RELATIONS WITH THE EU
The European Union and Uruguay
Relations between the European Union (EU) and Uruguay have intensified since the Framework Cooperation Agreement was signed in 1992, improving political and economic dialogue, and at a regional level since the conclusion of EU-Mercosur Association Agreement negotiations in 2019. This last Agreement constitutes a clear commitment on the part of both blocs to rules-based international trade and will give firms and consumers from both sides a significant advantage at international level.
The EU and Uruguay signed a Framework Cooperation Agreement in 1992 to promote bilateral relations with the aim of increasing cooperation with regard to trade, finance and technology, among other things. The agreement implies regular meetings through Joint or Mixed Committees for the purposes of sharing information and discussing topics of interest. The most recent meeting of the Joint Committee took place in Montevideo on 16 November 2021.
Following the 1992 agreement, bilateral relations have expanded, and fostering relations with the EU has become a priority of Uruguay's foreign policy.
Bilateral relations acquired a new dimension with the EU's support for the Mercosur regional integration process and with the conclusion of EU-Mercosur negotiations towards an association agreement in 2019, which - in addition to the trade objectives - aims to intensify political and cooperation relations between the two blocs.
Economic and Trade Relations
Trade relations between the EU and Uruguay are part of the Cooperation Framework Agreement and are a pillar of the strategic European Union - Mercosur Association Agreement, whose negotiations concluded in 2019, but which is still awaiting signature and ratification.
The EU is a key trading partner for the country, ranking third behind China and Brazil. The bilateral exchange of goods exceeds € 3.37 billion (2021), with a trade surplus of € 474 million for the EU. Exports of goods from the EU to Uruguay are mainly machinery (34%) and chemicals (28%); and imports are mainly pulp of wood, paper and paperboard (46%) and live animals and animal products (21%). EU exports of services to Uruguay accounted for € 0.9 billion and imports for € 0.5 billion in 2020.
The EU has established itself in recent years as the leading investor in Uruguay, with about 40% of FDI and an investment stock of approximately € 28 billion (2020). Companies such as Bader, Bayer, Banco Santander, BBVA, Enel, Katoen Natie, Montes del Plata, MoviStar, Sofitel and UPM, among others, are active players in the Uruguayan economy and a proof of the great potential for European investment in the country.
Links of interest:
Technical and financial cooperation
Until 2013, the EU's cooperation with Uruguay focused on three priority areas: social and territorial cohesion, technological innovation, research and development, and justice.
The rapid growth of the Uruguayan economy (which grew by 5.2 % per year on average between 2004 and 2014) and significant improvements in social indicators have set Uruguay apart from its Latin American neighbours as an egalitarian society with a high per-capita income, a low level of inequality and an almost complete absence of indigence. In relative terms, it has the largest middle class in Latin America.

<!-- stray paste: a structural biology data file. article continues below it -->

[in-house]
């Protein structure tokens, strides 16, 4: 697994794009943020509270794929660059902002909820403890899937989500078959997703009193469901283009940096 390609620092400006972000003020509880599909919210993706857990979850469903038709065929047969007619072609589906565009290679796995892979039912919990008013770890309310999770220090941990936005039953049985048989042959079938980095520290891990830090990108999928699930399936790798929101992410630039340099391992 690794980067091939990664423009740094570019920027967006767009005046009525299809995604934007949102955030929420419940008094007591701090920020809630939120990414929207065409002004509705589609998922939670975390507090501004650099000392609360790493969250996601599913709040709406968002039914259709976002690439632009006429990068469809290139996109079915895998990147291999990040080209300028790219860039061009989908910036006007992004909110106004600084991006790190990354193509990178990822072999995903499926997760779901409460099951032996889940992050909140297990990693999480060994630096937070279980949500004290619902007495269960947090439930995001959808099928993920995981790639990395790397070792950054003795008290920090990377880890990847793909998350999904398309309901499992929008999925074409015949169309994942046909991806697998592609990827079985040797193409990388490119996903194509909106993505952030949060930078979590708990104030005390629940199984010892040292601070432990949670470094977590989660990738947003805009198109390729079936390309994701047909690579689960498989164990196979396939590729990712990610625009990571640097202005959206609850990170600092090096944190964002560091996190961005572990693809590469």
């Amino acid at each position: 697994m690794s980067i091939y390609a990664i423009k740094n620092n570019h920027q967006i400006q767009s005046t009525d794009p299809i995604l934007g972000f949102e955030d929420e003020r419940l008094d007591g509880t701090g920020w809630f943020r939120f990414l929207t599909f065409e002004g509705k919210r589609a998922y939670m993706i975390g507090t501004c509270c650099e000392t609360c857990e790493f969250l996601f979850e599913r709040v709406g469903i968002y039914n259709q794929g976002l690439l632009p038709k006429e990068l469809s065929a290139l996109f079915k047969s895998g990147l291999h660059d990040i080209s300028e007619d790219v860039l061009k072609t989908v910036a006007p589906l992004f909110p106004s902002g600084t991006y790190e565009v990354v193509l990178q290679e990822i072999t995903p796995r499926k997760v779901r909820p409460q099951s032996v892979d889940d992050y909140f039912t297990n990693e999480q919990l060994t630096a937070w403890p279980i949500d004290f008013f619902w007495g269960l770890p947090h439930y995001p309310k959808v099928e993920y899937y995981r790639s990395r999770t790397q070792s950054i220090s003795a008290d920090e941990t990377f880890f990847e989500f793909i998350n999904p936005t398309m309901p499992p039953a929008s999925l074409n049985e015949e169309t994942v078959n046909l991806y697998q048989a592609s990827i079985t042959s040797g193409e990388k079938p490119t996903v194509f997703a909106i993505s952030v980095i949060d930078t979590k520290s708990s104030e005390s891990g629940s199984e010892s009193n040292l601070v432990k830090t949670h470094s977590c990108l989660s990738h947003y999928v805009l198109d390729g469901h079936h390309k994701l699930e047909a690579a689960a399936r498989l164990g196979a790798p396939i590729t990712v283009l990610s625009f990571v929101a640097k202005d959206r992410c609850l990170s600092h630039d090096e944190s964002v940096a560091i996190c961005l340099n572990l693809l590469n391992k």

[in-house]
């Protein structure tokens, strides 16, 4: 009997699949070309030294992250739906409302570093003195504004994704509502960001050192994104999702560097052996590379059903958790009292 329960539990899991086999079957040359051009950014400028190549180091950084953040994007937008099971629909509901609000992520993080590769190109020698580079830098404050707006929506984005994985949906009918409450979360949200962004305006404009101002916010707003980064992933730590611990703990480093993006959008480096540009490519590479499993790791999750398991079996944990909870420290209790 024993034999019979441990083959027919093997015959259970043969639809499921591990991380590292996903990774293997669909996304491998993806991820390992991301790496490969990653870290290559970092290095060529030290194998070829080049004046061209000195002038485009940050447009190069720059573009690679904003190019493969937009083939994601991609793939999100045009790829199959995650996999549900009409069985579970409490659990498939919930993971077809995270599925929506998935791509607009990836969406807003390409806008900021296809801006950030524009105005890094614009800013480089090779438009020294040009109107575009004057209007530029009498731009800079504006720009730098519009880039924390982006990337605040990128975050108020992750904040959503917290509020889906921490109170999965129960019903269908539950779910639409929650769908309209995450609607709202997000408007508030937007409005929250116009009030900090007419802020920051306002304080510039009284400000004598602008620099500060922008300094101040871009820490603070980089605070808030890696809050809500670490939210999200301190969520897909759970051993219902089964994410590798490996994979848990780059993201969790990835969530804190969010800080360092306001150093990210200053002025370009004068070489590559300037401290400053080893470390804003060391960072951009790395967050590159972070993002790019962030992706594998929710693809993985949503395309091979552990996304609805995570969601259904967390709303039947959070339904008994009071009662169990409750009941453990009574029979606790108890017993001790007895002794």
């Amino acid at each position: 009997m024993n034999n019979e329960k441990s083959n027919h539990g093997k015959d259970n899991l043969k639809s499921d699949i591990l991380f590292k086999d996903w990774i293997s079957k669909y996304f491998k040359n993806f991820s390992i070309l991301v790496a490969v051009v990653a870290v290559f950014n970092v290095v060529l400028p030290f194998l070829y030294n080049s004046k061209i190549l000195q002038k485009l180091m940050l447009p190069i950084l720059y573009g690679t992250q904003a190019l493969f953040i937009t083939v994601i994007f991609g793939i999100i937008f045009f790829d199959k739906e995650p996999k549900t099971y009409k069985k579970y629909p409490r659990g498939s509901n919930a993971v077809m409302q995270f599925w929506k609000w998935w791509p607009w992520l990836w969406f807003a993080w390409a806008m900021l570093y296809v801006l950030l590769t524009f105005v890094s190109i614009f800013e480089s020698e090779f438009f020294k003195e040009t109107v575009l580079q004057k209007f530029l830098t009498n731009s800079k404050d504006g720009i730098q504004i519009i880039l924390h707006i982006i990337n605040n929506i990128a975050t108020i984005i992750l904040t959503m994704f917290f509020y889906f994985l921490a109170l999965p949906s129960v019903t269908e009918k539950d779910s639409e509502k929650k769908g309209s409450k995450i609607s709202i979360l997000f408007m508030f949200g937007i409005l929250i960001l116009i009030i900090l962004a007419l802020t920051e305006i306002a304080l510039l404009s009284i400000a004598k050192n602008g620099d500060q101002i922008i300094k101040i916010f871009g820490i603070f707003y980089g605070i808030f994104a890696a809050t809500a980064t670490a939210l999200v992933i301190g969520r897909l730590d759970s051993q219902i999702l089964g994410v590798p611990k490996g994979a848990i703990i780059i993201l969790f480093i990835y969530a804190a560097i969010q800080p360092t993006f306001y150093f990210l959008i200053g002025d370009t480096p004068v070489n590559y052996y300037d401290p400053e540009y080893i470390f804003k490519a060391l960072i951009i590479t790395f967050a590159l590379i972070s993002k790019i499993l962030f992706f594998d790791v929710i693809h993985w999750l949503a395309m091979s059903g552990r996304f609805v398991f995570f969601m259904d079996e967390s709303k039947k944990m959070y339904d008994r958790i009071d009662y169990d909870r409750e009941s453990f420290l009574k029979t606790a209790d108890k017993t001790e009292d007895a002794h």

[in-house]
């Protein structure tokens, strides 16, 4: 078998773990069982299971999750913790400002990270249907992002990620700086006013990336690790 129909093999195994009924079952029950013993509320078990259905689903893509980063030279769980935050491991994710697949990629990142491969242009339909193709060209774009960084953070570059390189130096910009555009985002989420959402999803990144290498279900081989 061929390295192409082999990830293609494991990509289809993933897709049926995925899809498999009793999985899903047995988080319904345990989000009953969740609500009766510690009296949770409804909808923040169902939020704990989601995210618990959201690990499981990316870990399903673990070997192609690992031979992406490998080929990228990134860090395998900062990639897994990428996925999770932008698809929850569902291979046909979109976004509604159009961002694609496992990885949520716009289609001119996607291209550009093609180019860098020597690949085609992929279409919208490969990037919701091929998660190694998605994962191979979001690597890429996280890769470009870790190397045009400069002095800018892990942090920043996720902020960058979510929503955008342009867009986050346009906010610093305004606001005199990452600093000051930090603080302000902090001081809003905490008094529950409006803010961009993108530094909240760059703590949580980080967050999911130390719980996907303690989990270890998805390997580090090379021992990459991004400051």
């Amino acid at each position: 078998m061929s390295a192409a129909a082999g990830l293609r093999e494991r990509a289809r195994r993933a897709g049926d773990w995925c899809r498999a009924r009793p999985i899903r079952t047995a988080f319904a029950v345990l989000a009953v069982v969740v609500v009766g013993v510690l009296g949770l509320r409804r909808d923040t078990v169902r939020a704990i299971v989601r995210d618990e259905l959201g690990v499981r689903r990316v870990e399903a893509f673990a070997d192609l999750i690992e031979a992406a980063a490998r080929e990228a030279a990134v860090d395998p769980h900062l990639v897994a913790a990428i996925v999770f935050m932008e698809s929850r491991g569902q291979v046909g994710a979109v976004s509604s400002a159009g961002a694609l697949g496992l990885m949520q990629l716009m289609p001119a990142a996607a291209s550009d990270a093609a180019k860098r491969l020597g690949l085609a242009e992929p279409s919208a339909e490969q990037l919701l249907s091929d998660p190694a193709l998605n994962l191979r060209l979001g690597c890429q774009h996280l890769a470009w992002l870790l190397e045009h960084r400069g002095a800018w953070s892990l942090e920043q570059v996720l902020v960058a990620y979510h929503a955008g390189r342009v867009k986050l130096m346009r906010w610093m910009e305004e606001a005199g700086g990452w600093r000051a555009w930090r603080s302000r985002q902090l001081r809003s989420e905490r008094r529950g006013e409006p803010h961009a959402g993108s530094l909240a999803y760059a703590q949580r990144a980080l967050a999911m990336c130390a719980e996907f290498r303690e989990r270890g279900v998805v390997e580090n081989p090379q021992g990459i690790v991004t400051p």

As a result of these advances, in 2013 Uruguay began to be considered a high-income country, meaning that, as of 2014, it was no longer eligible for bilateral cooperation with the EU. However, Uruguay is still able to take part in other cooperation programmes, such as regional programmes for Latin America, thematic programmes (for civil society organisations or the European Instrument for Democracy and Human Rights) and other EU programmes open to third countries, such as Horizon 2020 and Erasmus+.
The EU has a strategic plan for humanitarian aid for Uruguay through the disaster preparedness programme (DIPECHO).
Through its humanitarian aid, the European Commission not only provides assistance in emergencies, but also seeks to ensure that advance preparation is in place for the risk of natural disasters.
The range of projects includes training, awareness-raising, risk mapping, emergency plans, early-warning systems and mitigation projects.
Human rights, democracy, rule of law
Uruguay is an established and effective democracy. It enjoys considerable political and economic stability, with a robust rule of law. It is considered one of the most transparent and least corrupt countries of the world. The overall human rights situation in Uruguay remains positive and stable, with fundamental freedoms and human rights respected overall.
EU action focuses on the following key areas:
- Eradicating all forms of violence and discrimination against women.
- Promoting gender equality and cultivating an overall environment of non-discrimination, with special attention to the LGBTIQ community, persons with disabilities, elderly and Afro-descendants.
To this effect, the EU Delegation in Uruguay engages proactively with the Uruguayan civil society, in particular through the annual structured dialogue, and carried out several major public events.
In 2018, the EU Delegation launched an EU Human Rights Award to mark the 70th anniversary of the Universal Declaration of Human Rights. The Award has been granted annually since then. It provides well-deserved visibility to the Uruguayan civil society and is an occasion to strengthen relations between the EU and key Uruguayan human rights institutions and civil society organisations.